Breaking Down Bevin’s Bad Budget

The team at Prichard Blog does a nice job of breaking down Matt Bevin’s anti-schools budget. It’s clear he’s not committed to investing in Kentucky schools or continuing the progress the state has made over more than two decades.

$200 million in cuts.

A big transfer of responsibility from state to local government.

Local districts will either raise taxes or be forced to make significant cuts.

Here’s more on what the cuts mean:

In his proposed budget, Governor Bevin proposes no general fund spending for sixteen K-12 programs implemented by the Kentucky Department of Education:  Compared to the funding in the last budget (for 2018, the fiscal year that’s already underway), that will mean cuts of:

  • $16.7 million for Instructional Materials/Textbooks
  • $11.9 million for Professional Development
  • $1.4 million for Teacher Academies
  • $1.4 million for the Commonwealth School Improvement Fund
  • $1.3 million for Teacher Quality and Diversity
  • $1.2 million for the Collaborative Center for Literacy Development
  • $941 thousand for Save the Children (this project is offered Tobacco Settlement support)
  • $720 thousand for Teacher’s Professional Growth Fund
  • $700 thousand for Virtual Learning
  • $339 thousand for Middle School Academic Achievement Center
  • $329 thousand for Leadership and Mentoring
  • $250 thousand for Teach for America
  • $228 thousand for the Georgia Chaffee Teenage Parent Program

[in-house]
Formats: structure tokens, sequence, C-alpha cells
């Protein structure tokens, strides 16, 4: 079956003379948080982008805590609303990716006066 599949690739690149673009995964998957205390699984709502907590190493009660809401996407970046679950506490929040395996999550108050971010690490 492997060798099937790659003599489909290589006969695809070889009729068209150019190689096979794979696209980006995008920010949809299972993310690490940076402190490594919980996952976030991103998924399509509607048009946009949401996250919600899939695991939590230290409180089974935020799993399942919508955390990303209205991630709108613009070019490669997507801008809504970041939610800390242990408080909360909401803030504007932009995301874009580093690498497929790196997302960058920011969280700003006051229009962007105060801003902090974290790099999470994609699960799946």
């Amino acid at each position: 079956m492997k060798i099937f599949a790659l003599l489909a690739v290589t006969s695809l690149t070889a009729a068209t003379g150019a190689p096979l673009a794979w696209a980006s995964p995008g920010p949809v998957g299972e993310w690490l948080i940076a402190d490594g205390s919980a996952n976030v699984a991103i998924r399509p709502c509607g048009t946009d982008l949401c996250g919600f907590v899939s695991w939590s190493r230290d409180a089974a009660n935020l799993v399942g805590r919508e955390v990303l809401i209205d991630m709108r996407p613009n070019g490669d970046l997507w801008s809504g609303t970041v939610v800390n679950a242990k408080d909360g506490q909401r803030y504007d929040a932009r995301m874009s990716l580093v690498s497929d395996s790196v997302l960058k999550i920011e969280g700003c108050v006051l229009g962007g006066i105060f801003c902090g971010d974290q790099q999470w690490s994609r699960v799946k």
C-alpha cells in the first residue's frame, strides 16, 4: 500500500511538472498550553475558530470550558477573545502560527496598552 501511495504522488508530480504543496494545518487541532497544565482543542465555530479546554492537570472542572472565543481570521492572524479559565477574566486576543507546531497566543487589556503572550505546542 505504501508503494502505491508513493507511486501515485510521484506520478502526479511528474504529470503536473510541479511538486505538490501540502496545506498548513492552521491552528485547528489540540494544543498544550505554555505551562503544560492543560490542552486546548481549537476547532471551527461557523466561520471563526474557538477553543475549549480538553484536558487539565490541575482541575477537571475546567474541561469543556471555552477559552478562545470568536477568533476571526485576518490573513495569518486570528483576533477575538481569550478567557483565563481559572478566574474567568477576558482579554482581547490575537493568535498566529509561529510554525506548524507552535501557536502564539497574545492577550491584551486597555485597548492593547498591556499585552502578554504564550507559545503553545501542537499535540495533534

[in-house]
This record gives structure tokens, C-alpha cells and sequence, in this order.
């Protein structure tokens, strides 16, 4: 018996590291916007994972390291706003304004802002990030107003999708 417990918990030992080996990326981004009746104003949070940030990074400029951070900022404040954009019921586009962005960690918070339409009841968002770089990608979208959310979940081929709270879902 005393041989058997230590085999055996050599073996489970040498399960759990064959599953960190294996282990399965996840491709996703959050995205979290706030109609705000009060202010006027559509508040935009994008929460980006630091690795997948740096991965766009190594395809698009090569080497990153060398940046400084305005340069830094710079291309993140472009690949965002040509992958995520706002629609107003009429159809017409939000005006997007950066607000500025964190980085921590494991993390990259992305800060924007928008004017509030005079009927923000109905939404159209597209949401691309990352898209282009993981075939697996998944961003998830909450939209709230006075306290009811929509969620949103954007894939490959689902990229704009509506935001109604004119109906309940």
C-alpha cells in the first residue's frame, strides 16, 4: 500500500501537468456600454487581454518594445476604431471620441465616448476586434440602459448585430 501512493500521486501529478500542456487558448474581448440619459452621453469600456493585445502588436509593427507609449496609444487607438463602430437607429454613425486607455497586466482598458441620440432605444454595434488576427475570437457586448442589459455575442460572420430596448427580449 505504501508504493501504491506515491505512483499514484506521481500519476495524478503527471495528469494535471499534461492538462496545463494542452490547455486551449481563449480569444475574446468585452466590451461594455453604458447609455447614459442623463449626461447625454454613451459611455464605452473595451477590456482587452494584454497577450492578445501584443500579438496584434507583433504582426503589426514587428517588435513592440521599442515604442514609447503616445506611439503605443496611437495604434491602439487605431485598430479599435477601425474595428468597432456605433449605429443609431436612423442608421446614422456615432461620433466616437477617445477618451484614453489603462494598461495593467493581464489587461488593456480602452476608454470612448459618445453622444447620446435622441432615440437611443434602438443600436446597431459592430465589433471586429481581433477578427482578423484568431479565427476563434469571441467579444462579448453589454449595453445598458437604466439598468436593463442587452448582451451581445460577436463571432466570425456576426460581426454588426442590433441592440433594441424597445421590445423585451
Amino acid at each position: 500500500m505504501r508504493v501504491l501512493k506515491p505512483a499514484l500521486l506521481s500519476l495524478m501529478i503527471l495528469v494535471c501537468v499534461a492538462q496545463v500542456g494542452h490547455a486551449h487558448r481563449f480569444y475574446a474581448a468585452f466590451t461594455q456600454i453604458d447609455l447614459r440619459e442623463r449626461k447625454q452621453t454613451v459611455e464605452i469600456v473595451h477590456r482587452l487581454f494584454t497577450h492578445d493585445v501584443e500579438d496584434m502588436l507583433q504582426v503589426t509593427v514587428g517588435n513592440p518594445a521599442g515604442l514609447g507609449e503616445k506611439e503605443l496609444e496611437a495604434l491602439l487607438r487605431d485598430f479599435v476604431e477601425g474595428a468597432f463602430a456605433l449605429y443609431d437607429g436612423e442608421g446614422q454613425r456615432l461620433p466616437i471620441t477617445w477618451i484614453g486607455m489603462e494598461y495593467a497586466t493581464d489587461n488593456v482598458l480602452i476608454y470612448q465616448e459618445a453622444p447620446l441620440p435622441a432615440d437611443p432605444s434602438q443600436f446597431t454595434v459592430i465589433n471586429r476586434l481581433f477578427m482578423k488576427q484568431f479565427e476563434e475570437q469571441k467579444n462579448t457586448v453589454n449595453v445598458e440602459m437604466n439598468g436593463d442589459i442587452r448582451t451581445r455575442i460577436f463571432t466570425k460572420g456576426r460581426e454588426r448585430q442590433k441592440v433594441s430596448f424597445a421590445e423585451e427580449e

• $100 thousand for the Lexington Hearing and Speech Center
  • $100 thousand for the Heuser Hearing and Speech
  • $72 thousand for Appalachian Tutoring
The Governor also proposes no funding for the Kentucky Teacher Internship Program, or KTIP, a mentoring and support process that first-year teachers complete in order to get full certification for their jobs. KTIP is funded through the Education Professional Standards Board. Compared to the 2018 budget, that’s a cut of:
  • $2.8 million for Kentucky Teacher Internship Program


Big cuts to transportation. Which is a big hurt for Kentucky’s mostly rural school districts.

It’s not a stretch to say Bevin is balancing his proposed budget on the backs of students and Medicaid recipients. For many families, this will be a double hit. They’ll lose access to quality healthcare and their local schools will see significant cuts. If Kentucky wants to move backward, the Bevin plan is the way to go.

For more on education politics and policy, follow @TheAndySpears


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